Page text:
The heat management system for a LED linear tube is made of three key elements which have to remove the Heat from the LEDs to the ambient:
- Circuit Board (PCB)
- Thermal paste or tape
- Heat sink
A combination of aluminum PCB, high quality thermal tape and a finned aluminum heat sink constitute the optimum thermal solution. Ample testing was done to confirm this fact.
Step 6: Choose a reliable power supply and decide where to put it
The power supply must have at least the lifetime of the LED module, otherwise a LED tube with even the best components and design will be a downgrade from a linear fluorescent installation. This aspect is many times overlooked by manufacturers and customers a like. Too often the focus is on LED lifetime and not the lifetime of the "weakest link".
The location of the power supply is also a key element. Currently there are three main approaches:
1. Small, internal. Jam its components on a small pcb and place it inside the LED tube, usually at its end. The components could also be placed on the LED PCB itself.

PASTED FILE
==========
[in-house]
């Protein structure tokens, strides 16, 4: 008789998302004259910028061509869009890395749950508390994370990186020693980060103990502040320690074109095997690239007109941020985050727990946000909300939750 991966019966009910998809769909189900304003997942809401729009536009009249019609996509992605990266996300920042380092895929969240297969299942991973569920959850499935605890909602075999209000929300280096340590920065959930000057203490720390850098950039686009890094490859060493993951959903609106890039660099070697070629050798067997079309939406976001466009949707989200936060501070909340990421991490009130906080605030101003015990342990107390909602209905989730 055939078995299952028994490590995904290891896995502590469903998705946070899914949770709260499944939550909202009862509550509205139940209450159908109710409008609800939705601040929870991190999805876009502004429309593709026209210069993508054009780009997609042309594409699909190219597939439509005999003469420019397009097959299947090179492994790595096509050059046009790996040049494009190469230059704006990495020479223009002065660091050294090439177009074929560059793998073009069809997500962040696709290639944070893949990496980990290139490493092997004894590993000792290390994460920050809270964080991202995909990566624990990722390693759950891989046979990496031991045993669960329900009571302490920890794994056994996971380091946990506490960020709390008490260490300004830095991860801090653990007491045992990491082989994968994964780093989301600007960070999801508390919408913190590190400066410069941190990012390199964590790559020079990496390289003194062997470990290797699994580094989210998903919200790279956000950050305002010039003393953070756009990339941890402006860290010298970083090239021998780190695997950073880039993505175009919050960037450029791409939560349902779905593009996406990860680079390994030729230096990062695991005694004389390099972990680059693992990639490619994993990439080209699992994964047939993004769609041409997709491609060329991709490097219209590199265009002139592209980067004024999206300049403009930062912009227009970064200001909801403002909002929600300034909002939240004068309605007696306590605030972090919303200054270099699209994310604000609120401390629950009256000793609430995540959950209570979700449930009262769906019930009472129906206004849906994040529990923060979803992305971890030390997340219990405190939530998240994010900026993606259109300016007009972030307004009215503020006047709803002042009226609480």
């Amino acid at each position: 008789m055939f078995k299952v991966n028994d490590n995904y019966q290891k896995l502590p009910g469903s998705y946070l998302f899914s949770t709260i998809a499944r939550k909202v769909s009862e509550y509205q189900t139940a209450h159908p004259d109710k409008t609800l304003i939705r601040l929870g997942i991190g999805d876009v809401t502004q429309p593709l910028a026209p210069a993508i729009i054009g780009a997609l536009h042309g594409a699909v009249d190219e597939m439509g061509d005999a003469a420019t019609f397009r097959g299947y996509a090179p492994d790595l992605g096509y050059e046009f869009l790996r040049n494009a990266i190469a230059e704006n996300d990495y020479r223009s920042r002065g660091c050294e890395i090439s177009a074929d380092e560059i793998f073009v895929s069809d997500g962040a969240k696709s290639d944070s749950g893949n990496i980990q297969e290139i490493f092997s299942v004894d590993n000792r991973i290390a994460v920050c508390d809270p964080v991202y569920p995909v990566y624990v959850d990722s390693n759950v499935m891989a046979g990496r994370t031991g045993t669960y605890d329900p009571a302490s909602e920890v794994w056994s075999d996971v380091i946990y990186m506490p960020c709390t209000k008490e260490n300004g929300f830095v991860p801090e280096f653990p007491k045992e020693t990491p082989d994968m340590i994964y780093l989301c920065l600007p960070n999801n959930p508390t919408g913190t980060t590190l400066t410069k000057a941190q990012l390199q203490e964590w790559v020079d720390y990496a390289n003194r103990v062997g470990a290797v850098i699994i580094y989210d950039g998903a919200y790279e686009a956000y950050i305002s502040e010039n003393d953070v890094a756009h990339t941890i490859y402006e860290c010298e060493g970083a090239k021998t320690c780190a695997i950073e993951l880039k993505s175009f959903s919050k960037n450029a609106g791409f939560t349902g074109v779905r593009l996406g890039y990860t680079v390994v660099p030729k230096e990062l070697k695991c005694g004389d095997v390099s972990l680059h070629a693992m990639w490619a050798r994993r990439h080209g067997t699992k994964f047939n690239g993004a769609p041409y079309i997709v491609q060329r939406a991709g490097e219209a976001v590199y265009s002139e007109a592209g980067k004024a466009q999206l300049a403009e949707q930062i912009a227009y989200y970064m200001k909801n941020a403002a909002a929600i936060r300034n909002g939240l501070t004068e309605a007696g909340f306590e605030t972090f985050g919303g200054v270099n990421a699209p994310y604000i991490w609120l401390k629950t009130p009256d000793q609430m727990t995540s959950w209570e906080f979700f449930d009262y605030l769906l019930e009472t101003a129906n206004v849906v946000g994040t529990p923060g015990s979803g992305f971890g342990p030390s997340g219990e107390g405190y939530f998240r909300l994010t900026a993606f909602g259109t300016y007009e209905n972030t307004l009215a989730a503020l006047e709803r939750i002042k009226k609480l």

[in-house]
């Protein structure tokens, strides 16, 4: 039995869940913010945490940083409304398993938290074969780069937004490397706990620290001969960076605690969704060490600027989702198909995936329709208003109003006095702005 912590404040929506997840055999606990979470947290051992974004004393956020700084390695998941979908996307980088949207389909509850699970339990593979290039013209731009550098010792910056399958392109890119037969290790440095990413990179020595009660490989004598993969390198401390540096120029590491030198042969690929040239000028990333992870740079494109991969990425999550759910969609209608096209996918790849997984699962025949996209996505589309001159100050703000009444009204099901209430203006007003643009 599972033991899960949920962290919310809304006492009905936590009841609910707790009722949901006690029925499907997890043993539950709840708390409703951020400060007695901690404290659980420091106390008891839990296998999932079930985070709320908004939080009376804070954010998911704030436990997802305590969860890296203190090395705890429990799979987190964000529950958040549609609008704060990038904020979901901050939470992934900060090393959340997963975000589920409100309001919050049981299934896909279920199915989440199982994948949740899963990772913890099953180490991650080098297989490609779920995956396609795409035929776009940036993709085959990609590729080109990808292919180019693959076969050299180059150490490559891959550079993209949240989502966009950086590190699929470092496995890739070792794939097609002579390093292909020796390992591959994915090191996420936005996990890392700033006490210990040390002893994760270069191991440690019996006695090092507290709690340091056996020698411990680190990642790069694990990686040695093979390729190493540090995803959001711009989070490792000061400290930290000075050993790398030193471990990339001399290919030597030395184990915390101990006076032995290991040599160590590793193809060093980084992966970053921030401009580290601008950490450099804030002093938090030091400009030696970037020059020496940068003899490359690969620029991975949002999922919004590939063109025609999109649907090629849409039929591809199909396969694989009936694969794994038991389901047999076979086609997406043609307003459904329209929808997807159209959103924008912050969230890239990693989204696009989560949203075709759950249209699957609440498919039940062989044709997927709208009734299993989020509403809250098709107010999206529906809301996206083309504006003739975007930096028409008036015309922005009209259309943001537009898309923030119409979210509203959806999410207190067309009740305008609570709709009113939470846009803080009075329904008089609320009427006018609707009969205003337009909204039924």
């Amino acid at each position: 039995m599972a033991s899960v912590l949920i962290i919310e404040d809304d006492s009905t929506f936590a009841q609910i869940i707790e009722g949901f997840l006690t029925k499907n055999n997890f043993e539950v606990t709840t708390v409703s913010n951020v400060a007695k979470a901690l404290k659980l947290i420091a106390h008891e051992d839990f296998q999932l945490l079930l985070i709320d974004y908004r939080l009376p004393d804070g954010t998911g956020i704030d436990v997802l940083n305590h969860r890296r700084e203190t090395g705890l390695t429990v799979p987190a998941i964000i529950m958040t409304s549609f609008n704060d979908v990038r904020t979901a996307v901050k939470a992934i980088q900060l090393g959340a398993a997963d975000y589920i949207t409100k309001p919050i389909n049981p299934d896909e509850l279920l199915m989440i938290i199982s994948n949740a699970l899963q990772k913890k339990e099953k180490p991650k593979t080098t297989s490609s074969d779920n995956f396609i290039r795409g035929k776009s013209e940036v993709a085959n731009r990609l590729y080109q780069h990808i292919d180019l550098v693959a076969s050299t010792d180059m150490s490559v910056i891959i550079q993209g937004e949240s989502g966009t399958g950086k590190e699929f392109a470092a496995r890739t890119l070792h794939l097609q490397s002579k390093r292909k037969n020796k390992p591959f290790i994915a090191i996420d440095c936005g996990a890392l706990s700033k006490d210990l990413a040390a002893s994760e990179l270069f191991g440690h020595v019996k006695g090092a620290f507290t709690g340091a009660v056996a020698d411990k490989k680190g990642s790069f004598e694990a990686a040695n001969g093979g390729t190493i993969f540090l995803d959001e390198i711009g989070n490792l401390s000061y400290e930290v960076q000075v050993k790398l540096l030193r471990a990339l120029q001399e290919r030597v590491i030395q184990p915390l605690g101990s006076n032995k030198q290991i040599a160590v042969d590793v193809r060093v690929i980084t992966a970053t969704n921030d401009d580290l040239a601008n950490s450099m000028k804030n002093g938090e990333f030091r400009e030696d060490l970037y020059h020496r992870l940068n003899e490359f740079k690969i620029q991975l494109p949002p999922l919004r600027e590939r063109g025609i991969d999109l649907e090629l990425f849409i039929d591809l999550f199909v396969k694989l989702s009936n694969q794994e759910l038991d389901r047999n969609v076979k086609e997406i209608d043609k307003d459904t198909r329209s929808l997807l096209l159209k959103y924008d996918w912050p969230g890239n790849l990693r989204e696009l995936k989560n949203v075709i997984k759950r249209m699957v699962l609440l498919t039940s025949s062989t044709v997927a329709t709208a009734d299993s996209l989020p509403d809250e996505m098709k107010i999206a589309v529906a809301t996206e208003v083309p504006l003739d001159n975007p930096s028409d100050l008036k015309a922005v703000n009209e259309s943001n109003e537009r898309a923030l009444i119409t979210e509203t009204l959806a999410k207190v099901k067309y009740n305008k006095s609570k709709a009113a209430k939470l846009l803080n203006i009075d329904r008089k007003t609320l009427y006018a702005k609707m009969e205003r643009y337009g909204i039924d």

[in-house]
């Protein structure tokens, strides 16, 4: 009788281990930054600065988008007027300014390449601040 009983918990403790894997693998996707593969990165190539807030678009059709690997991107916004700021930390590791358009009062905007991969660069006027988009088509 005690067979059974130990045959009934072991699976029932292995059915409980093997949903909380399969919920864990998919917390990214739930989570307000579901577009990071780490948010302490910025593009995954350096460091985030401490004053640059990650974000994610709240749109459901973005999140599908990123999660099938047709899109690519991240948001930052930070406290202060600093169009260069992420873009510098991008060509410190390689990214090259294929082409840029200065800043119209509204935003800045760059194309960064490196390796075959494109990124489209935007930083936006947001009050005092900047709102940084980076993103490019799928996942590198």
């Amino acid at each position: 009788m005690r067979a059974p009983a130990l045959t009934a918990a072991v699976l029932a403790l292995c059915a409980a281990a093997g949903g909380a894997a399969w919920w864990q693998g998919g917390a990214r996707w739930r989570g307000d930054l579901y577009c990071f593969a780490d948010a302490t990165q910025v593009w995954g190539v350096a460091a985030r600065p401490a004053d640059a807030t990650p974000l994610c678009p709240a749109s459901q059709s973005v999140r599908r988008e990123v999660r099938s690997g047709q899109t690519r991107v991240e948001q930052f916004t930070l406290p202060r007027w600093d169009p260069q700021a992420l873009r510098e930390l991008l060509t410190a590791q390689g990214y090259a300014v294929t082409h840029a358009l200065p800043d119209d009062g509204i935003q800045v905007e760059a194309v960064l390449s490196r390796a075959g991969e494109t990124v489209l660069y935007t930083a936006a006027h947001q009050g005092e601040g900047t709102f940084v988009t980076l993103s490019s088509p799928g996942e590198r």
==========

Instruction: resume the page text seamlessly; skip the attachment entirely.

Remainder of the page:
2. Long, internal. Spread its components on a long narrow pcb and place it inside the tube, on the bottom.
3. External, enclosed. The power supply is a standalone, external unit with its own case and thermal management, connected to the tube with wires.
They key advantages and disadvantages of each approach are:
Step 7: Do not ignore the quality of the other parts
The poly-carbonate cover is important also. It must has adequate shock protection and deliver a very good optic result.